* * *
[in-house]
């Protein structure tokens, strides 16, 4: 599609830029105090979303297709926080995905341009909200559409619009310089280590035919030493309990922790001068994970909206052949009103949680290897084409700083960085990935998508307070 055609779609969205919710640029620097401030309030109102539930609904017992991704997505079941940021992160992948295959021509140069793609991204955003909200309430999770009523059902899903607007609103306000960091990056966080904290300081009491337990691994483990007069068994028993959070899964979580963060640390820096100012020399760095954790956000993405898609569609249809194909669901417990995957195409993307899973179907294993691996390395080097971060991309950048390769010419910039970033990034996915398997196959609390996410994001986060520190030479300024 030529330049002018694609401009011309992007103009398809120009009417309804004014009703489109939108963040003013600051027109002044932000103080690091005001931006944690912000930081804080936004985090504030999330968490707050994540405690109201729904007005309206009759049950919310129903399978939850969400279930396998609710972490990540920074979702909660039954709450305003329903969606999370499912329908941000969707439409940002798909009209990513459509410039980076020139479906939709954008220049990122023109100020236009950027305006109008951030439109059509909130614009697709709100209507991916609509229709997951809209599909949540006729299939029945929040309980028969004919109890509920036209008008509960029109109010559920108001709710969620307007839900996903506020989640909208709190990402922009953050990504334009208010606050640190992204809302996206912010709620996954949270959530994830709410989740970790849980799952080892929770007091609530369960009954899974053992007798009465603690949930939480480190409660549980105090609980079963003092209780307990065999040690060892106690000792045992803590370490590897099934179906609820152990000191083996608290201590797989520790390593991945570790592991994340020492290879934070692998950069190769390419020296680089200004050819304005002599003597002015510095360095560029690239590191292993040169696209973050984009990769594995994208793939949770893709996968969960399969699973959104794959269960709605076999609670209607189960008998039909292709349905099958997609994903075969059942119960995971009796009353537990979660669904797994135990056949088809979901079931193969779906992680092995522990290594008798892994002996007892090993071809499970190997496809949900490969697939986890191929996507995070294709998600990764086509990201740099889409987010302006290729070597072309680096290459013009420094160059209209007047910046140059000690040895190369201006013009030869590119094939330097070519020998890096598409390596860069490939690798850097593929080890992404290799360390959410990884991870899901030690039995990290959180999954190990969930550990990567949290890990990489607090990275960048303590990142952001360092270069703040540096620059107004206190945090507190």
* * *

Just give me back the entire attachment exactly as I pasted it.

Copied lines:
[in-house]
């Protein structure tokens, strides 16, 4: 599609830029105090979303297709926080995905341009909200559409619009310089280590035919030493309990922790001068994970909206052949009103949680290897084409700083960085990935998508307070 055609779609969205919710640029620097401030309030109102539930609904017992991704997505079941940021992160992948295959021509140069793609991204955003909200309430999770009523059902899903607007609103306000960091990056966080904290300081009491337990691994483990007069068994028993959070899964979580963060640390820096100012020399760095954790956000993405898609569609249809194909669901417990995957195409993307899973179907294993691996390395080097971060991309950048390769010419910039970033990034996915398997196959609390996410994001986060520190030479300024 030529330049002018694609401009011309992007103009398809120009009417309804004014009703489109939108963040003013600051027109002044932000103080690091005001931006944690912000930081804080936004985090504030999330968490707050994540405690109201729904007005309206009759049950919310129903399978939850969400279930396998609710972490990540920074979702909660039954709450305003329903969606999370499912329908941000969707439409940002798909009209990513459509410039980076020139479906939709954008220049990122023109100020236009950027305006109008951030439109059509909130614009697709709100209507991916609509229709997951809209599909949540006729299939029945929040309980028969004919109890509920036209008008509960029109109010559920108001709710969620307007839900996903506020989640909208709190990402922009953050990504334009208010606050640190992204809302996206912010709620996954949270959530994830709410989740970790849980799952080892929770007091609530369960009954899974053992007798009465603690949930939480480190409660549980105090609980079963003092209780307990065999040690060892106690000792045992803590370490590897099934179906609820152990000191083996608290201590797989520790390593991945570790592991994340020492290879934070692998950069190769390419020296680089200004050819304005002599003597002015510095360095560029690239590191292993040169696209973050984009990769594995994208793939949770893709996968969960399969699973959104794959269960709605076999609670209607189960008998039909292709349905099958997609994903075969059942119960995971009796009353537990979660669904797994135990056949088809979901079931193969779906992680092995522990290594008798892994002996007892090993071809499970190997496809949900490969697939986890191929996507995070294709998600990764086509990201740099889409987010302006290729070597072309680096290459013009420094160059209209007047910046140059000690040895190369201006013009030869590119094939330097070519020998890096598409390596860069490939690798850097593929080890992404290799360390959410990884991870899901030690039995990290959180999954190990969930550990990567949290890990990489607090990275960048303590990142952001360092270069703040540096620059107004206190945090507190």